Last Modified: Jun 09, 2020
See more info
Known Affected Versions:
14.1.0, 184.108.40.206, 220.127.116.11, 18.104.22.168, 22.214.171.124, 126.96.36.199, 188.8.131.52, 14.1.2, 15.0.0, 15.0.1
15.1.0, 184.108.40.206, 220.127.116.11
Opened: Mar 07, 2019
TMSH does not correctly handle absence of input stream after closing an interactive SSH session and remains active in an infinite loop using 100% CPU.
The equivalent of one CPU core is utilized to 100% by the TMSH process. It may be mostly scheduled on one core or spread over multiple control plane cores.
If TMSH is a process group leader, it is not killed when the parent shell is terminated upon SSH session close. This is a rare case, as TMSH must be deliberately promoted to a process group leader, e.g., with the 'setsid' command. Usually the shell process is a group leader and, when it is terminated upon SSH session close, it kills its child processes, including TMSH.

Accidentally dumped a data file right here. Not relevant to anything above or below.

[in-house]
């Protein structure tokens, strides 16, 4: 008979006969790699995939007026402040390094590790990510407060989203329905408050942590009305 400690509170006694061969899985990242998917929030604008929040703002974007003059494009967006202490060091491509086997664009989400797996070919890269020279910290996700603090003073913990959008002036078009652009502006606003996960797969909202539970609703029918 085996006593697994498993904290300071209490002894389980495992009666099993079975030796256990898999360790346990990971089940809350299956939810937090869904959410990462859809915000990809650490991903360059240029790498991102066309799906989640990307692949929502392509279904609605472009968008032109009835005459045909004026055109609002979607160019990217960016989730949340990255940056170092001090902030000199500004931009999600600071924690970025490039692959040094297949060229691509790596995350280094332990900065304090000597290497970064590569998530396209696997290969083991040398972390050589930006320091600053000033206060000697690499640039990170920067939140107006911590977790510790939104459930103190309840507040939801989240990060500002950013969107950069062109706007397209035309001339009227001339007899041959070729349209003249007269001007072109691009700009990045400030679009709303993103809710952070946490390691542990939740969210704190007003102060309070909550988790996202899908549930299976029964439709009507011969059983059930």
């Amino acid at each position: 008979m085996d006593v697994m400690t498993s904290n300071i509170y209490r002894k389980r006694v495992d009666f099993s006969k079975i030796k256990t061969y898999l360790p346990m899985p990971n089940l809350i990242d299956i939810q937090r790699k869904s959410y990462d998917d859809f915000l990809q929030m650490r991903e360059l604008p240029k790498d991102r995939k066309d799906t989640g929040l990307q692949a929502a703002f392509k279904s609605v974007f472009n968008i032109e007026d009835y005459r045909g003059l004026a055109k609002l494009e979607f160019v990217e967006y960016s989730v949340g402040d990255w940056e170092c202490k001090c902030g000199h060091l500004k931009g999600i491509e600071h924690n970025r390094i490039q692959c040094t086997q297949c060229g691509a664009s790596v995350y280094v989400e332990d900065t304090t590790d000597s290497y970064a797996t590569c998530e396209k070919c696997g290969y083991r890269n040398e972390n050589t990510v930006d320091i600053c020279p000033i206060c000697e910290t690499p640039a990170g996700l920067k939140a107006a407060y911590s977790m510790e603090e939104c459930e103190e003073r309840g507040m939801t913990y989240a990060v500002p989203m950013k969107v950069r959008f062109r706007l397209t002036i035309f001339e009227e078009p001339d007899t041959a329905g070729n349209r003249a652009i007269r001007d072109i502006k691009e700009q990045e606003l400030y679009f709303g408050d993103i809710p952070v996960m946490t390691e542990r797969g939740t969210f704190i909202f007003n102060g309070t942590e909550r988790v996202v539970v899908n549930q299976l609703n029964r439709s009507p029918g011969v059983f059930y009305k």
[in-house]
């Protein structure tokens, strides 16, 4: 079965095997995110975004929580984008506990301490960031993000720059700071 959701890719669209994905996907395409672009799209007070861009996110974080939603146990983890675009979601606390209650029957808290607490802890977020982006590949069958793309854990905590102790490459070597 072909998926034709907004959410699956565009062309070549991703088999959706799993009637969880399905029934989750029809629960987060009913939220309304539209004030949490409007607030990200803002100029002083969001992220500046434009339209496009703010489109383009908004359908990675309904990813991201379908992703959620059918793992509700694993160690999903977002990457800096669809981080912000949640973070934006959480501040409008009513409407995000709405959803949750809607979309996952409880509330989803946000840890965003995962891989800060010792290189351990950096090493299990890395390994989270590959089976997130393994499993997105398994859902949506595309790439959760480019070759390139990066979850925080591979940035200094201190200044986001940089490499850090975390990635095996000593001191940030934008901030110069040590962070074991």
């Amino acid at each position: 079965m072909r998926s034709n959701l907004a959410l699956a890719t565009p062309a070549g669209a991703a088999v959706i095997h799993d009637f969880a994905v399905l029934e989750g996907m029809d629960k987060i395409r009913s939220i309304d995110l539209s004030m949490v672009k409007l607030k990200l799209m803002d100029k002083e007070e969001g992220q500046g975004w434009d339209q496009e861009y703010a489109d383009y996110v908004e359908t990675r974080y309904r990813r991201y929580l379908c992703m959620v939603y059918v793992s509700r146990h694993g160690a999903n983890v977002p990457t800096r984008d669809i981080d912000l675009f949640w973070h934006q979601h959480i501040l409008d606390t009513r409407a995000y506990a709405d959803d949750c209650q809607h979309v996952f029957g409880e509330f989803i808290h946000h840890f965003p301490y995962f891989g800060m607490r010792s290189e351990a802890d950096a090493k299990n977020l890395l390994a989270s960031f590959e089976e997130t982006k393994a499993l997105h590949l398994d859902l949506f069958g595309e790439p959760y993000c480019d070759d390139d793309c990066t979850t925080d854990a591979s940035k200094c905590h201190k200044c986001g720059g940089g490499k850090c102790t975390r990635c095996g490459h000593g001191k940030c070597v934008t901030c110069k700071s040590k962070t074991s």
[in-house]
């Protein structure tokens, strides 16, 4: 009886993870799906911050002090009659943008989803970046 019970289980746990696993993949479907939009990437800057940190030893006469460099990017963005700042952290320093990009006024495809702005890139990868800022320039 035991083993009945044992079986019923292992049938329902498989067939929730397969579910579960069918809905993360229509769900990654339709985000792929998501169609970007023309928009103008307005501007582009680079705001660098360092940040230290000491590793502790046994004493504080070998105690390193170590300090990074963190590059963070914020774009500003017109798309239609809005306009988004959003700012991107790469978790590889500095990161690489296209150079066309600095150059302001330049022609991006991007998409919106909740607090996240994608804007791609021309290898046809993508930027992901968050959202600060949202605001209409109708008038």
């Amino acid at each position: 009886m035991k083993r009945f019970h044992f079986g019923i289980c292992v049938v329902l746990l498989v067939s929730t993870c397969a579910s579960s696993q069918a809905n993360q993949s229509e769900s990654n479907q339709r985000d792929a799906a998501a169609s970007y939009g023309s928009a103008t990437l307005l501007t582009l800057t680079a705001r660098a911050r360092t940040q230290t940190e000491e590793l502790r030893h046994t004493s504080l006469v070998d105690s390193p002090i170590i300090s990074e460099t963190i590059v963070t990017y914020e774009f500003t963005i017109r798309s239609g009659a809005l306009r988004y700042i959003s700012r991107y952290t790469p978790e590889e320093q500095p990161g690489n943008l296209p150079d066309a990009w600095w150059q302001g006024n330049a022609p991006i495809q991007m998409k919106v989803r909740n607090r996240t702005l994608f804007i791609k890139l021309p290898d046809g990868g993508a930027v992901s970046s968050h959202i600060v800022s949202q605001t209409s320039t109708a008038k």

TMSH should not be intentionally promoted to a process group leader. You can kill all TMSH processes using the command: killall -9 tmsh Warning: This command kills both abandoned and in-use TMSH processes. The latter can include other users' TMSH shells, and even system-level processes invoking the TMSH utility internally. Killing all TMSH processes can lead to various unexpected failures. You can use the 'top' command to see which TMSH process is using high CPU (e.g., 90% or more), and kill just those, as those are the likely zombie processes. pstree may also show the problem TMSH processes with no sshd ancestor. You can kill specific TMSH processes using the command: kill -9 <pid> Where <pid> is the process ID of the TMSH instance to kill. Possible mitigation =================== Set a CLI idle timeout to a value lower than the sshd idle timeout (which is not set by default): tmsh modify cli global-settings idle-timeout <timeout in minutes>
I/O error handling in TMSH has been corrected, so it no longer ignores absence of input stream, which led to infinite loop.